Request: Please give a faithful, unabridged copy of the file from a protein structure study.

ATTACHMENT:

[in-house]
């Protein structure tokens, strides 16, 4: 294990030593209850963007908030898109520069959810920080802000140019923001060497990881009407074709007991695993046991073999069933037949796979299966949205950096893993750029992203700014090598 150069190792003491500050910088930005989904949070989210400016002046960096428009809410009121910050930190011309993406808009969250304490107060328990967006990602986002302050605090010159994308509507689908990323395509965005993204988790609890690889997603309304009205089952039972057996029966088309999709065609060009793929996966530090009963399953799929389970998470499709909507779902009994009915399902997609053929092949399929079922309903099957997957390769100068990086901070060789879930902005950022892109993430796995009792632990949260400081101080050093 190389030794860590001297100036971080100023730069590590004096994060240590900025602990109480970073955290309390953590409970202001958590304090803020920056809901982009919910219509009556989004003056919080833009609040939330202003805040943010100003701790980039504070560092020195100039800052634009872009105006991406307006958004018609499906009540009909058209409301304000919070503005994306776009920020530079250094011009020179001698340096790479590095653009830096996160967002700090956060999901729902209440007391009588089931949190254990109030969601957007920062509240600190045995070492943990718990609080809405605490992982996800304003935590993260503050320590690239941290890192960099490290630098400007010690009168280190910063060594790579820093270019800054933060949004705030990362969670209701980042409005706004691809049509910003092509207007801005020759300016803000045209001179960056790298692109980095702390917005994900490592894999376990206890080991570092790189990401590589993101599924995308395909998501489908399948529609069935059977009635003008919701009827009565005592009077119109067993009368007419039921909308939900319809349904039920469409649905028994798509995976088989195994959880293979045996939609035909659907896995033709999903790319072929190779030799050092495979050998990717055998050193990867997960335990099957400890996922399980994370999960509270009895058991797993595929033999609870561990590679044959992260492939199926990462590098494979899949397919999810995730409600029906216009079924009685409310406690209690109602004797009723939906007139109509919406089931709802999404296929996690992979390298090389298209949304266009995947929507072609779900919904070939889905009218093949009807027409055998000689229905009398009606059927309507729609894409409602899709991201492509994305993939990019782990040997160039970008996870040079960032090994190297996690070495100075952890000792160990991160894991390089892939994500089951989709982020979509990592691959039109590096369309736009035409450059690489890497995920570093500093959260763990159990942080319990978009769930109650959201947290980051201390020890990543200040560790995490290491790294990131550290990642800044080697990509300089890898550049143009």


[in-house]
């Protein structure tokens, strides 16, 4: 294990030593209850963007908030898109520069959810920080802000140019923001060497990881009407074709007991695993046991073999069933037949796979299966949205950096893993750029992203700014090598 150069190792003491500050910088930005989904949070989210400016002046960096428009809410009121910050930190011309993406808009969250304490107060328990967006990602986002302050605090010159994308509507689908990323395509965005993204988790609890690889997603309304009205089952039972057996029966088309999709065609060009793929996966530090009963399953799929389970998470499709909507779902009994009915399902997609053929092949399929079922309903099957997957390769100068990086901070060789879930902005950022892109993430796995009792632990949260400081101080050093 190389030794860590001297100036971080100023730069590590004096994060240590900025602990109480970073955290309390953590409970202001958590304090803020920056809901982009919910219509009556989004003056919080833009609040939330202003805040943010100003701790980039504070560092020195100039800052634009872009105006991406307006958004018609499906009540009909058209409301304000919070503005994306776009920020530079250094011009020179001698340096790479590095653009830096996160967002700090956060999901729902209440007391009588089931949190254990109030969601957007920062509240600190045995070492943990718990609080809405605490992982996800304003935590993260503050320590690239941290890192960099490290630098400007010690009168280190910063060594790579820093270019800054933060949004705030990362969670209701980042409005706004691809049509910003092509207007801005020759300016803000045209001179960056790298692109980095702390917005994900490592894999376990206890080991570092790189990401590589993101599924995308395909998501489908399948529609069935059977009635003008919701009827009565005592009077119109067993009368007419039921909308939900319809349904039920469409649905028994798509995976088989195994959880293979045996939609035909659907896995033709999903790319072929190779030799050092495979050998990717055998050193990867997960335990099957400890996922399980994370999960509270009895058991797993595929033999609870561990590679044959992260492939199926990462590098494979899949397919999810995730409600029906216009079924009685409310406690209690109602004797009723939906007139109509919406089931709802999404296929996690992979390298090389298209949304266009995947929507072609779900919904070939889905009218093949009807027409055998000689229905009398009606059927309507729609894409409602899709991201492509994305993939990019782990040997160039970008996870040079960032090994190297996690070495100075952890000792160990991160894991390089892939994500089951989709982020979509990592691959039109590096369309736009035409450059690489890497995920570093500093959260763990159990942080319990978009769930109650959201947290980051201390020890990543200040560790995490290491790294990131550290990642800044080697990509300089890898550049143009």